Wachtell Lipton Discusses DOJ Insider Trading Verdict Based on Use of 10b5-1 Plans

Last week, a jury in Los Angeles returned a verdict in United States v. Peizer, finding that a company executive engaged in insider trading when, after learning of the likely termination of the company’s most important customer relationship, he implemented two separate 10b5-1 plans and began selling the company’s securities shortly after entering into each plan.  DOJ has touted this verdict as the “first insider trading prosecution based exclusively on the use of a trading plan” and warned that “it will not be our last.”  Significantly, however, the trading in Peizer pre-dated the SEC’s amendments to Rule 10b5-1 (discussed here), which now require a 90-day minimum “cooling-off” period for directors and Section 16 officers following adoption of a 10b5-1 plan before trading may begin.  Although the current version of Rule
10b5-1 would not allow the conduct at issue in Peizer (i.e., trading immediately following the implementation of a plan), the Peizer verdict nevertheless serves as an important reminder of law enforcement’s increased scrutiny of trading conducted pursuant to 10b5-1 plans.

Terren Peizer was the Executive Chairman and Chairman of the Board of Directors of Ontrak Inc., a company providing behavioral health services to members of large health-insurance plans.  DOJ presented evidence at trial that, during the course of his role at Ontrak, Peizer learned that Ontrak’s largest customer, a major healthcare and insurance company, was likely to terminate its contract with Ontrak by the end of the year.  Shortly after learning this news, Peizer contacted two separate brokers to set up a 10b5-1 plan.  The first broker informed Peizer that the plan would need to include a “cooling-off” period.  At the time, a “cooling-off” period was included as a prudential matter in some companies’ policies and practices but was not mandated by the SEC.  Peizer declined to use this broker, and instead found a broker that did not require a “cooling-off” period.  Peizer entered into two separate 10b5-1 plans with this second broker, each time affirming to the broker that he was not in possession of material nonpublic information and certifying to Ontrak’s CFO that entering into the trading plan was not a result of Peizer’s access to material nonpublic information.  Pursuant to the plans, Peizer sold a total of 26,000 Ontrak shares.  When Ontrak ultimately disclosed the termination of the customer relationship, its stock price fell by 44%.  The government presented evidence at trial that Peizer avoided over $12 million in losses by selling stock prior to the disclosure.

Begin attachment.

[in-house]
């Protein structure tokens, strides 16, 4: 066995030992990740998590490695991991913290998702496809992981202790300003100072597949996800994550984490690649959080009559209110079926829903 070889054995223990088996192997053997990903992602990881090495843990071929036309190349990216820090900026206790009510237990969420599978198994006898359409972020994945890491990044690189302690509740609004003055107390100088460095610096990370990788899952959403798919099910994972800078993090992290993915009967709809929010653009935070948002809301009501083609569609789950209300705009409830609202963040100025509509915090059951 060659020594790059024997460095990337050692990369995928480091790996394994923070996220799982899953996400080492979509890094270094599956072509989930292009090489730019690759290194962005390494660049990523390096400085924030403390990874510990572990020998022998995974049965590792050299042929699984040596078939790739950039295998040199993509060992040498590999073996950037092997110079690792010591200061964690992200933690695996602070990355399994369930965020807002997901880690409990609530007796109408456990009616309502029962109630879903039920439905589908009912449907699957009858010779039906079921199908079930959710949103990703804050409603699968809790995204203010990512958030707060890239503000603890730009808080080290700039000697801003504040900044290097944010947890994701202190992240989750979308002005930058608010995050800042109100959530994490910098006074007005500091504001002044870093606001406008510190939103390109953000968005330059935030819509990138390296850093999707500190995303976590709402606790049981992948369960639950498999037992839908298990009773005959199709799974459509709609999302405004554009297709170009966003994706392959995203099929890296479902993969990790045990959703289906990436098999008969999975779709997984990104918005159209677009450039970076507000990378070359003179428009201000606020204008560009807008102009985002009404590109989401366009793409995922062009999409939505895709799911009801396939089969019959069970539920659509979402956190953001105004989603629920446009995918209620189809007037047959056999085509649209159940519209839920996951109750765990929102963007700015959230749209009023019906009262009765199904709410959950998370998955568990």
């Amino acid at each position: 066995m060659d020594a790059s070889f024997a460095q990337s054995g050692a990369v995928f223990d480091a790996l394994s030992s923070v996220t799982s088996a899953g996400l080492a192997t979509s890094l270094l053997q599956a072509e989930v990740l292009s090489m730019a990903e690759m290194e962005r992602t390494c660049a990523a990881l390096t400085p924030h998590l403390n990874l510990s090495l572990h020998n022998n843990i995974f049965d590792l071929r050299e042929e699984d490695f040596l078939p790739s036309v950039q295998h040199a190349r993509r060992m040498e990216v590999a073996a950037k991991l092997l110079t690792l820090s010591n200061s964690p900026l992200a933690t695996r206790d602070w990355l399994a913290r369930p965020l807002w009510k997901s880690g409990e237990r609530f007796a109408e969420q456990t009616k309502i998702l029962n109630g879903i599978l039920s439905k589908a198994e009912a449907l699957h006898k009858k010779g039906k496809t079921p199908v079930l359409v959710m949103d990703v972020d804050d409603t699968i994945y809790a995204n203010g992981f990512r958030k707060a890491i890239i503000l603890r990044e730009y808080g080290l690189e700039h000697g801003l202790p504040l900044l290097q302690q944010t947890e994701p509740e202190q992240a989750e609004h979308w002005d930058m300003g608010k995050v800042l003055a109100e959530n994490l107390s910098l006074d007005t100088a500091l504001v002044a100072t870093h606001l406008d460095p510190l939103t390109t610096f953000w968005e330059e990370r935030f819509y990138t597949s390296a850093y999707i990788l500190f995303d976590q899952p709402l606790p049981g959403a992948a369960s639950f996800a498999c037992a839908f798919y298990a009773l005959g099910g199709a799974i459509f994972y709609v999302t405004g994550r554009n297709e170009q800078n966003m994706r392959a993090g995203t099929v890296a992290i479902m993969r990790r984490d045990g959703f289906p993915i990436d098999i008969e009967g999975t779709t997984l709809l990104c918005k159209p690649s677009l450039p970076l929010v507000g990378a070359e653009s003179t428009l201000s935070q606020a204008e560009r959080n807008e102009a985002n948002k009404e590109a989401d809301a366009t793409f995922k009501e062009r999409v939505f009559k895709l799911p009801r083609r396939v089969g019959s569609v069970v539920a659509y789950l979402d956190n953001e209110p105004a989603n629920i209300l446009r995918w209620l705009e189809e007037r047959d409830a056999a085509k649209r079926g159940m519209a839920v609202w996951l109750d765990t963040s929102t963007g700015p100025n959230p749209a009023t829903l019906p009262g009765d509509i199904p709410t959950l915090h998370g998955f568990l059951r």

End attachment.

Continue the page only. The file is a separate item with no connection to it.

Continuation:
In order to prevail, DOJ needed to prove that Peizer was in possession of material nonpublic information when he executed the trading plans and subsequently traded in Ontrak securities.  DOJ’s main focus was on the timing of Peizer’s conversations with company personnel about the status of Ontrak’s relationship with its largest customer, the close proximity of when he entered into the 10b5-1 plans and when he learned key information about the customer relationship, and Peizer’s decision to shop for a broker who would not require a “cooling-off” period.

The Peizer case is a reminder that a 10b5-1 plan can provide protection only when an executive does not possess material nonpublic information at the time of implementing the plan.  Moreover, a plan must be implemented and operated in good faith rather than as part of an effort to evade the prohibitions of Rule 10b5-1.  Although Peizer concerned the pre-amendment version of Rule 10b5-1, we expect the DOJ and the SEC to search for violations of the tightened standards.  Indeed, echoing previous comments by the SEC, DOJ has announced that the Peizer indictment was the result of deploying “a data-driven initiative led by the Criminal Division’s Fraud Section to identify executive abuses of 10b5-1 trading plans.”

This post comes to us from Wachtell, Lipton, Rosen & Katz. It is based on the firm’s memorandum, “DOJ Secures Insider Trading Verdict Based on Use of 10b5-1 Plans,” dated June 26, 2024.

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